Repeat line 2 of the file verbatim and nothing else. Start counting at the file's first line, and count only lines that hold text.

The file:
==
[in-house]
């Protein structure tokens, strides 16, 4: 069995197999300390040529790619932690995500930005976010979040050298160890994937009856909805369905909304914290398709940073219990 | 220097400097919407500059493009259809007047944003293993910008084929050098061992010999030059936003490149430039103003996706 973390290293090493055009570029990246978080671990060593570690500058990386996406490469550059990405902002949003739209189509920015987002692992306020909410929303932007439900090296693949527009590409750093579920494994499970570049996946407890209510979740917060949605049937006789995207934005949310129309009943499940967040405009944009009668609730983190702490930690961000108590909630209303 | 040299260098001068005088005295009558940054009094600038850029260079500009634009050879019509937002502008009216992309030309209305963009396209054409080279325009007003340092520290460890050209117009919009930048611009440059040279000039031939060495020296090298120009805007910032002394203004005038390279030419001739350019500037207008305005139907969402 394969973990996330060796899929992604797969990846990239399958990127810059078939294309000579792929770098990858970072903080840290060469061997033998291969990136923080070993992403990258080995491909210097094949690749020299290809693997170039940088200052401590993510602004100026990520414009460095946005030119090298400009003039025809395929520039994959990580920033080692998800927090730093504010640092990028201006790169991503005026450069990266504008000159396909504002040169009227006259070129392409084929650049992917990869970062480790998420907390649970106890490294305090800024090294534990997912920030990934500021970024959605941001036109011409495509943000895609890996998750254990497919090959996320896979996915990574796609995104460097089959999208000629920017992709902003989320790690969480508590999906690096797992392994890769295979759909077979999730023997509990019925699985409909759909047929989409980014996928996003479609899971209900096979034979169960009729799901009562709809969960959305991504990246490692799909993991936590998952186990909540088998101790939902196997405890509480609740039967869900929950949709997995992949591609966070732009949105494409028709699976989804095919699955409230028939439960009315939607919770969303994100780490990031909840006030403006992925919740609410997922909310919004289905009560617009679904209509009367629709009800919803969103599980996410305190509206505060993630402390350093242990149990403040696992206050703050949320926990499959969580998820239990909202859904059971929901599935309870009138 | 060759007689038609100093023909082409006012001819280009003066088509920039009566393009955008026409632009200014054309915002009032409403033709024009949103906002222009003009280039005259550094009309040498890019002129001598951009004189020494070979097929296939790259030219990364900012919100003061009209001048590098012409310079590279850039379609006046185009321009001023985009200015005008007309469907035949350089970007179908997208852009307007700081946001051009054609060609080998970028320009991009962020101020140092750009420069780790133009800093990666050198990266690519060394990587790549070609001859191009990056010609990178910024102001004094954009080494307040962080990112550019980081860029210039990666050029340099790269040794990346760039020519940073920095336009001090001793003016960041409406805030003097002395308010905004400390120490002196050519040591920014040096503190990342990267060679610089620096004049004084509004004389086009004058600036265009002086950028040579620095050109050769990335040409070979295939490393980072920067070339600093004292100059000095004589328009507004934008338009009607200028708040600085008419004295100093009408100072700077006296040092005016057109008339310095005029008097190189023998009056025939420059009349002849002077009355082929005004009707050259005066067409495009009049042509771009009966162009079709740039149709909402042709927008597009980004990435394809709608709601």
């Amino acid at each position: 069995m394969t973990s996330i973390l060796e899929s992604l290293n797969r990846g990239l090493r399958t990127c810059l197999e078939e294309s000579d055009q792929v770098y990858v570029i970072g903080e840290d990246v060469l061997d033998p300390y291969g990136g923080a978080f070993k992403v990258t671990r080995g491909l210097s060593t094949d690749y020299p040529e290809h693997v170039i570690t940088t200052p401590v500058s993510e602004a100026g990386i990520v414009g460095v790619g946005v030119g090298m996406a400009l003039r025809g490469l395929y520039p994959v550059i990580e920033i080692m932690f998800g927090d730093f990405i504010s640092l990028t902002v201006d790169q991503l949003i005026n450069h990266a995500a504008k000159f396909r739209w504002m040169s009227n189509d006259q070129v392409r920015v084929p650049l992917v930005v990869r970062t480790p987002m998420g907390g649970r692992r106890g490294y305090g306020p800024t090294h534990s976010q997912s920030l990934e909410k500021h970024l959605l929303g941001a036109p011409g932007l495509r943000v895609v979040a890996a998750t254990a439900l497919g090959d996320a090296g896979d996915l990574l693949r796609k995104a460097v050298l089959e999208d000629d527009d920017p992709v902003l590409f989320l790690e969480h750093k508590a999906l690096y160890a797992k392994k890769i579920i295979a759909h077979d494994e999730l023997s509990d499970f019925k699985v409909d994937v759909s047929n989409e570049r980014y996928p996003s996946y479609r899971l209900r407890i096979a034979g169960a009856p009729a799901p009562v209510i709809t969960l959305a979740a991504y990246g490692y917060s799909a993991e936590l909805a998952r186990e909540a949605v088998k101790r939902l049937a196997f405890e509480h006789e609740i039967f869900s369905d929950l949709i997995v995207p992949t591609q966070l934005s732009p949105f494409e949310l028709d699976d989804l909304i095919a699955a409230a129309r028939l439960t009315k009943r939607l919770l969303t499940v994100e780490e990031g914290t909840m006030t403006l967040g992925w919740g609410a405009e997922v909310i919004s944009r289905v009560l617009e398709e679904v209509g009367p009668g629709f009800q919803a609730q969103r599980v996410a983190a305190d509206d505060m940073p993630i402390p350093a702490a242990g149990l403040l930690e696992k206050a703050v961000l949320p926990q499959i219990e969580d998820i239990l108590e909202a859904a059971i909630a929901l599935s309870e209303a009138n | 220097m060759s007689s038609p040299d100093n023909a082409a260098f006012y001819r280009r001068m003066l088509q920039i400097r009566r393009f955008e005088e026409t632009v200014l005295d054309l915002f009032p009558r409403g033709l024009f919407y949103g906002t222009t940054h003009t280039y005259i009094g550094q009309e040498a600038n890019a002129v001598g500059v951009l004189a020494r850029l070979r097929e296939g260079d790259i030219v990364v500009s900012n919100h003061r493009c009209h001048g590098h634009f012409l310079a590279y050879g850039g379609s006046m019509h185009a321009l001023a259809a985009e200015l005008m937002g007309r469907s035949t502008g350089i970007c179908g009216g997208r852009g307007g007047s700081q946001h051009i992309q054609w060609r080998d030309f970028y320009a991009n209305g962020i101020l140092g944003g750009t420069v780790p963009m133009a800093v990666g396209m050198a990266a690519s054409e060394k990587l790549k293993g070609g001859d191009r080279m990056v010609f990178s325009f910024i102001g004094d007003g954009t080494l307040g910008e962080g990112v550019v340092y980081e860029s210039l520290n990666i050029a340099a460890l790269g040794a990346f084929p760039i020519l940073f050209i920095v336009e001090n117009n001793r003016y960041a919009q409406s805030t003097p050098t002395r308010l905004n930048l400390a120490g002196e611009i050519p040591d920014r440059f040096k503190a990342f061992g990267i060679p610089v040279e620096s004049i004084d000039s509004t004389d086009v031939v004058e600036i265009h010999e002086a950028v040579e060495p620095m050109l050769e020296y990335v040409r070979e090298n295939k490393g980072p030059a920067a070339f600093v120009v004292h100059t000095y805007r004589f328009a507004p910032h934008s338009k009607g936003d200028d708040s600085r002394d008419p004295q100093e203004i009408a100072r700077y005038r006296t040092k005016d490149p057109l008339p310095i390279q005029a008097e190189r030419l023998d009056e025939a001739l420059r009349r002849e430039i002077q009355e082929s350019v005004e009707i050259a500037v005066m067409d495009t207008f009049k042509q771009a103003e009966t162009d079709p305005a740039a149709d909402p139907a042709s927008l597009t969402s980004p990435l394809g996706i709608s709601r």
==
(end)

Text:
């Protein structure tokens, strides 16, 4: 069995197999300390040529790619932690995500930005976010979040050298160890994937009856909805369905909304914290398709940073219990 | 220097400097919407500059493009259809007047944003293993910008084929050098061992010999030059936003490149430039103003996706 973390290293090493055009570029990246978080671990060593570690500058990386996406490469550059990405902002949003739209189509920015987002692992306020909410929303932007439900090296693949527009590409750093579920494994499970570049996946407890209510979740917060949605049937006789995207934005949310129309009943499940967040405009944009009668609730983190702490930690961000108590909630209303 | 040299260098001068005088005295009558940054009094600038850029260079500009634009050879019509937002502008009216992309030309209305963009396209054409080279325009007003340092520290460890050209117009919009930048611009440059040279000039031939060495020296090298120009805007910032002394203004005038390279030419001739350019500037207008305005139907969402 394969973990996330060796899929992604797969990846990239399958990127810059078939294309000579792929770098990858970072903080840290060469061997033998291969990136923080070993992403990258080995491909210097094949690749020299290809693997170039940088200052401590993510602004100026990520414009460095946005030119090298400009003039025809395929520039994959990580920033080692998800927090730093504010640092990028201006790169991503005026450069990266504008000159396909504002040169009227006259070129392409084929650049992917990869970062480790998420907390649970106890490294305090800024090294534990997912920030990934500021970024959605941001036109011409495509943000895609890996998750254990497919090959996320896979996915990574796609995104460097089959999208000629920017992709902003989320790690969480508590999906690096797992392994890769295979759909077979999730023997509990019925699985409909759909047929989409980014996928996003479609899971209900096979034979169960009729799901009562709809969960959305991504990246490692799909993991936590998952186990909540088998101790939902196997405890509480609740039967869900929950949709997995992949591609966070732009949105494409028709699976989804095919699955409230028939439960009315939607919770969303994100780490990031909840006030403006992925919740609410997922909310919004289905009560617009679904209509009367629709009800919803969103599980996410305190509206505060993630402390350093242990149990403040696992206050703050949320926990499959969580998820239990909202859904059971929901599935309870009138 | 060759007689038609100093023909082409006012001819280009003066088509920039009566393009955008026409632009200014054309915002009032409403033709024009949103906002222009003009280039005259550094009309040498890019002129001598951009004189020494070979097929296939790259030219990364900012919100003061009209001048590098012409310079590279850039379609006046185009321009001023985009200015005008007309469907035949350089970007179908997208852009307007700081946001051009054609060609080998970028320009991009962020101020140092750009420069780790133009800093990666050198990266690519060394990587790549070609001859191009990056010609990178910024102001004094954009080494307040962080990112550019980081860029210039990666050029340099790269040794990346760039020519940073920095336009001090001793003016960041409406805030003097002395308010905004400390120490002196050519040591920014040096503190990342990267060679610089620096004049004084509004004389086009004058600036265009002086950028040579620095050109050769990335040409070979295939490393980072920067070339600093004292100059000095004589328009507004934008338009009607200028708040600085008419004295100093009408100072700077006296040092005016057109008339310095005029008097190189023998009056025939420059009349002849002077009355082929005004009707050259005066067409495009009049042509771009009966162009079709740039149709909402042709927008597009980004990435394809709608709601």